Park chooses Dresden to deliver message to North

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Park chooses Dresden to deliver message to North


President Park Geun-hye, second from left, visits the Gruenes Gewoelbe (Green Vault) with Saxony state Governor Stanislaw Tillich, left, and Dirk Syndram, director of the Green Vault, third from left, on Thursday in Dresden, Germany. [NEWSIS]

DRESDEN, Germany - Frauenkirche, a Lutheran church destroyed during the bombing of Dresden in World War II, is a famed landmark here in the capital of the German state of Saxony, which was located in East Germany before reunification.

The Church of Our Lady underwent a lengthy reconstruction period following the nation’s integration, and was only finished a little less than a decade ago. The project used 8,500 original stones salvaged from the ruins of the original church.

President Park Geun-hye chose the church as her first destination in Dresden after arriving in the city Thursday afternoon from Berlin. Her visit to the historic site, which embodies eastern Germany’s rise from ruins to an economic powerhouse, is in tune with her intention to obtain a blueprint for the unification of the Korean Peninsula while in Europe.

“President Park chose Dresden as the locale for her symbolic address to show both Koreas that unification may actually turn out to be an opportunity for prosperity,” a Blue House official said.

While visiting the city to meet with Prime Minister Hans Modrow on Dec. 19, 1989, five weeks after the fall of the Berlin Wall, Federal Chancellor Helmut Kohl delivered a speech in front of the ruins of the Dresden Frauenkirche, in which he promised economic aid and described his hopes for a common future within a united Europe. Dresden was the capital and royal residence for the Kingdom of Saxony and the cultural, political and economic center of Germany before World War II.

It was abruptly transformed into one of the poorest cities in East Germany, however, in the aftermath of a devastating bombing raid near the end of the war. About 85 percent of the city was destroyed, but the Communist regime postponed its restoration primarily because of economic difficulties and also in a bid to use the war-torn city to demonstrate the brutality of the Allied forces to the world.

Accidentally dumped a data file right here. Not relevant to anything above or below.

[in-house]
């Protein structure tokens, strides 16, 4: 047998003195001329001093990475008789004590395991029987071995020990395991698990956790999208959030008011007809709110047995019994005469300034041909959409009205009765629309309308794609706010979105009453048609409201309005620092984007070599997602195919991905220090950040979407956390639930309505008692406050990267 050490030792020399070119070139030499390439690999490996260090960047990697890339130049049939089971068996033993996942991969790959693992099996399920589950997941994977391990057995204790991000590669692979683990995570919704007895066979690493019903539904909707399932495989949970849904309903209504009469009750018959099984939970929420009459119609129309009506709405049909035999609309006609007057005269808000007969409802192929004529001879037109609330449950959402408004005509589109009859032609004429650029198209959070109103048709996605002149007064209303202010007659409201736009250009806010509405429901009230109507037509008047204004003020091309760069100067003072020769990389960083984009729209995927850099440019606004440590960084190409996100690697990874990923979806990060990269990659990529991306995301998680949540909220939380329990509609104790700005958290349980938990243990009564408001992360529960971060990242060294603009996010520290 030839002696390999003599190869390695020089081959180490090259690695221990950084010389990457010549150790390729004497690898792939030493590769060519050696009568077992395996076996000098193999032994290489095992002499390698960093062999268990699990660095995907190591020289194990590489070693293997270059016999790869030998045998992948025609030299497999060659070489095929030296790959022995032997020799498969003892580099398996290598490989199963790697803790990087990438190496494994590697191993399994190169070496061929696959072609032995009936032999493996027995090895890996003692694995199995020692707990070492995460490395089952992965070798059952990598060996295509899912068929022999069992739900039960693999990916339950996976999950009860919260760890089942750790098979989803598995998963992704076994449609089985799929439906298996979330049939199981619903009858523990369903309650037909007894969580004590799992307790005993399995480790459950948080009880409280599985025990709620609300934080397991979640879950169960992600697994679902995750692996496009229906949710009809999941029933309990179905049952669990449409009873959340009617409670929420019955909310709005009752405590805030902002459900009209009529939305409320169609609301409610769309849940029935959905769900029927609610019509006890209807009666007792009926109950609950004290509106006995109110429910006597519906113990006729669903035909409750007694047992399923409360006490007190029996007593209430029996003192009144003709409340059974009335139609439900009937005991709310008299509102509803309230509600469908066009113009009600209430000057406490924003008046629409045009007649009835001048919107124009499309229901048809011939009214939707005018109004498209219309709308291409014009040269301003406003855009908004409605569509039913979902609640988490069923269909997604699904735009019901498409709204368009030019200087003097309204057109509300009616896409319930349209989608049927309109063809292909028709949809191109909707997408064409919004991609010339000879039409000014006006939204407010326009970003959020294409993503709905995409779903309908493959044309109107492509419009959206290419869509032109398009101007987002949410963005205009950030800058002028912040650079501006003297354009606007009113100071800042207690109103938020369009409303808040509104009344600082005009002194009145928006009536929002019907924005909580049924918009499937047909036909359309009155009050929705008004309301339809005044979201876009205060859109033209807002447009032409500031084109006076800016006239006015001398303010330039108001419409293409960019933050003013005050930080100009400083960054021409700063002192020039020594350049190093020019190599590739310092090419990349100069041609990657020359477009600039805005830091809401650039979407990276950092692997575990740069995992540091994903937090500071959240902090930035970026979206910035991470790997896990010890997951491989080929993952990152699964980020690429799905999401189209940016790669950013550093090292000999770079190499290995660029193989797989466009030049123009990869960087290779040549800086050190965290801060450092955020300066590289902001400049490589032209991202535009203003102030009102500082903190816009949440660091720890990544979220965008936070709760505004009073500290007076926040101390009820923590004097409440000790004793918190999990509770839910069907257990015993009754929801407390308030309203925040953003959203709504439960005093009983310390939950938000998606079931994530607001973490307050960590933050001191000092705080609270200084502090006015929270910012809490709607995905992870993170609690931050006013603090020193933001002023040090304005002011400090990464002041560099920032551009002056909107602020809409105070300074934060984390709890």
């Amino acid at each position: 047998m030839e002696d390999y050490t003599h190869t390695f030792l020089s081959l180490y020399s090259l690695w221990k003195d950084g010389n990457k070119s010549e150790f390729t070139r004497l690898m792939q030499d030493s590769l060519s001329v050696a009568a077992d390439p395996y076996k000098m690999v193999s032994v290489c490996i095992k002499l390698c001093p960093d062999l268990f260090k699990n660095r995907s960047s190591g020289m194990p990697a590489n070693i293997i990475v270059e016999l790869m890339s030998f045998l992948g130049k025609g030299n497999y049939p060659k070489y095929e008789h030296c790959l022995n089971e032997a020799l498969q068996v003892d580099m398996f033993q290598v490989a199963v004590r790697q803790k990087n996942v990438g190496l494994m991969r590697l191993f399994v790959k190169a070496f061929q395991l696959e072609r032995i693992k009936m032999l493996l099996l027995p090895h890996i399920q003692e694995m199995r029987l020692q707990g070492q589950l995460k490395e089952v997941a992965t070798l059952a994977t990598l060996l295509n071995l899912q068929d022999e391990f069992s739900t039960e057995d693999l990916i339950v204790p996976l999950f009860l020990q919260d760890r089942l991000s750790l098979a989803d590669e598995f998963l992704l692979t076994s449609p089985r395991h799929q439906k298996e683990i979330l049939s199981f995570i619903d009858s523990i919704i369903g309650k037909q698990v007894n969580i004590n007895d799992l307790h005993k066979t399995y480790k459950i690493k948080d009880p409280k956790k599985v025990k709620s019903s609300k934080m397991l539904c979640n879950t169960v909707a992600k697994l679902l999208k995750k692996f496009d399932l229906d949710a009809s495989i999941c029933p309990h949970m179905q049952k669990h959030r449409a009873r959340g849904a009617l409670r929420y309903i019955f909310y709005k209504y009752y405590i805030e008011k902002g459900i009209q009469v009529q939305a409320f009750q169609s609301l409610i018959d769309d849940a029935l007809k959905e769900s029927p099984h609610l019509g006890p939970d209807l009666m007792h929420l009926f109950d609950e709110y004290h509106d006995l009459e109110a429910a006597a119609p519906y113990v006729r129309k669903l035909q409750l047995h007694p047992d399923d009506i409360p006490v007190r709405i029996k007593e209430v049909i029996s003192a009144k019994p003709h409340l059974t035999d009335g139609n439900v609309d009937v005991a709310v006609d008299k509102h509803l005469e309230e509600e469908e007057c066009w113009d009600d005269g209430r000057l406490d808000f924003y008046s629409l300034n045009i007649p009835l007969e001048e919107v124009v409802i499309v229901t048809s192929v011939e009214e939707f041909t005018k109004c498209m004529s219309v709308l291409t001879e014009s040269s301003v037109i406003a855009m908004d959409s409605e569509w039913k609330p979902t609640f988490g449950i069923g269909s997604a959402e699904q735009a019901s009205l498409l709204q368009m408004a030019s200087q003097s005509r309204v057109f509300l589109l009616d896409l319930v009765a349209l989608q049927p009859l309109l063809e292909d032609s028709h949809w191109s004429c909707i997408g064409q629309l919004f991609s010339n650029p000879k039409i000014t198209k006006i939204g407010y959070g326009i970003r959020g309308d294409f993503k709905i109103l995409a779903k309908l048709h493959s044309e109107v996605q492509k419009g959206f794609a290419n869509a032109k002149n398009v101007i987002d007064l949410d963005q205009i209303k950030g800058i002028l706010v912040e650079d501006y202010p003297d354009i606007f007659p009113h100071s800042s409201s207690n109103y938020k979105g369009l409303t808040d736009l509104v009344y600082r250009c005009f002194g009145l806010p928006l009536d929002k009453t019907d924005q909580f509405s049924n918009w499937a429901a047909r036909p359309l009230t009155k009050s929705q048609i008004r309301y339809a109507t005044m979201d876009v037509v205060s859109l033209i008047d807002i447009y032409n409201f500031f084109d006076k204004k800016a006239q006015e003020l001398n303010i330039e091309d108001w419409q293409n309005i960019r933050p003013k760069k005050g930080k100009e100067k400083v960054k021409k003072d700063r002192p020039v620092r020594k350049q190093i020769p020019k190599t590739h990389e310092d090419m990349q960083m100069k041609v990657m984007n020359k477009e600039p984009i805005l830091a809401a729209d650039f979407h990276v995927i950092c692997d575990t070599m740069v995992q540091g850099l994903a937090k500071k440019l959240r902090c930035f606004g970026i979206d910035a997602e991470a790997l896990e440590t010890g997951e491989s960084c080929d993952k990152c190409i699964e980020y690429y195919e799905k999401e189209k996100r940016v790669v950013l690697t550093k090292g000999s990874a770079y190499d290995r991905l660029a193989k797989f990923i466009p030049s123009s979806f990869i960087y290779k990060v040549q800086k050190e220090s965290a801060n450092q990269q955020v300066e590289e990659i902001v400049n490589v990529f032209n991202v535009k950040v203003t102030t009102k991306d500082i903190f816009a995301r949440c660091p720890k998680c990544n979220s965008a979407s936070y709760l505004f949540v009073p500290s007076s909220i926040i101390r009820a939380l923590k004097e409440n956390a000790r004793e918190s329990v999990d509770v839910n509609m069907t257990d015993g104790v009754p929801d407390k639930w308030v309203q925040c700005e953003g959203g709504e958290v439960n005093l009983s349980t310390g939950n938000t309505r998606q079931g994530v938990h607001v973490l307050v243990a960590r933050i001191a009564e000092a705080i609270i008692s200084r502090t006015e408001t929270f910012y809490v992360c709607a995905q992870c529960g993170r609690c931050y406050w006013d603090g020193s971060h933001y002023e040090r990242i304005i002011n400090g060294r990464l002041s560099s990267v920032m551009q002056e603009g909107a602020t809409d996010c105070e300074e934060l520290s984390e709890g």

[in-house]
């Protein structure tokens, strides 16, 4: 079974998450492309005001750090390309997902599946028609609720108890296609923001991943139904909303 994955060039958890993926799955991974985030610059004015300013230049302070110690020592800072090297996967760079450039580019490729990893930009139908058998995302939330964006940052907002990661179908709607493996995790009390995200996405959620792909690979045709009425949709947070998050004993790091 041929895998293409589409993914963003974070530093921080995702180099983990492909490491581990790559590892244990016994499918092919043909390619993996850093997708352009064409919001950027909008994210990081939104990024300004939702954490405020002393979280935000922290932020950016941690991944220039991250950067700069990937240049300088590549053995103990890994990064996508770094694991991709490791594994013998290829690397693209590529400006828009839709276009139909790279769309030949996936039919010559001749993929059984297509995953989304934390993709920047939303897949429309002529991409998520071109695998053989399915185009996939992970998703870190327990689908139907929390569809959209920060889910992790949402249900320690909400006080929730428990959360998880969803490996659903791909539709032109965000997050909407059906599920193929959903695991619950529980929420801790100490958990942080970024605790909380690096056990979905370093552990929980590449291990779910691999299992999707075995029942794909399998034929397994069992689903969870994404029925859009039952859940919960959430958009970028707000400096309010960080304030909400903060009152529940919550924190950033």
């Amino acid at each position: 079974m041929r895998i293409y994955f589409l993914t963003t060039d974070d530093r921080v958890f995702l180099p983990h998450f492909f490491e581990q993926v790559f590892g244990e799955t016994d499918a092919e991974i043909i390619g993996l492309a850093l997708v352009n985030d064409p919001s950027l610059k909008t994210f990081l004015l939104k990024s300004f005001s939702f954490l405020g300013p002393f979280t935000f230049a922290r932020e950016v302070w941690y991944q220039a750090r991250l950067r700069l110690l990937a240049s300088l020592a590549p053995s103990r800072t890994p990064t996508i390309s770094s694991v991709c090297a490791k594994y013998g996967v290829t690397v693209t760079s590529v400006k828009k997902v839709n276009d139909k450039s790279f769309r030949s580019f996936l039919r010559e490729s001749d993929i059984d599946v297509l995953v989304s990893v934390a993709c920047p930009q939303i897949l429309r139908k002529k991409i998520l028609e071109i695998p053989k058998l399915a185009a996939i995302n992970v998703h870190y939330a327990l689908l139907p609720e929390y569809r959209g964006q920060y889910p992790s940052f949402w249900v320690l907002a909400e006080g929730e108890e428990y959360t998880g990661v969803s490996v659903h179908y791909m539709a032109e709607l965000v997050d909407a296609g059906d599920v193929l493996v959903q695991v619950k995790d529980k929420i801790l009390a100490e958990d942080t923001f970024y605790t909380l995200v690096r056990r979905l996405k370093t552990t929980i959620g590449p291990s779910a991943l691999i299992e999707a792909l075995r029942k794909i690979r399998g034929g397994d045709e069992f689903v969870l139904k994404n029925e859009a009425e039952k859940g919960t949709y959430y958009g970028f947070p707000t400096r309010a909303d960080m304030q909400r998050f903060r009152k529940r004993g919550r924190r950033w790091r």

East Germany adopted a policy of isolating Dresden citizens from the rest of the country. They were even blocked access to radio broadcasts from West Germany, making the city a source of ridicule. Many East Germans started referring to it as “tal der ahnungslosen,” or “the valley of the clueless.”

But unification in 1990 prompted Dresden’s rapid economic transformation. The city has recorded an annual average of 14 percent economic growth since 2000, becoming the center of information and technology. Dresden’s per-capita gross domestic product totaled $65,000 in 2013, compared to Korea’s $26,205.

Adding to its success, three research institutes, including the renowned Max Planck Institute of Molecular Cell Biology and Genetics (MPI-CBG), based their headquarters there following unification. Those think tanks joined hands with local universities, including the Dresden University of Technology, which conferred President Park an honorary doctoral degree and agreed to support manufacturing as well as entrepreneurial research and development activities.

“The city is a top example of how a city that was almost completely ruined and burned down has now been restored and possesses beautiful scenery,” said Rolf Mafael, the German ambassador to Korea.


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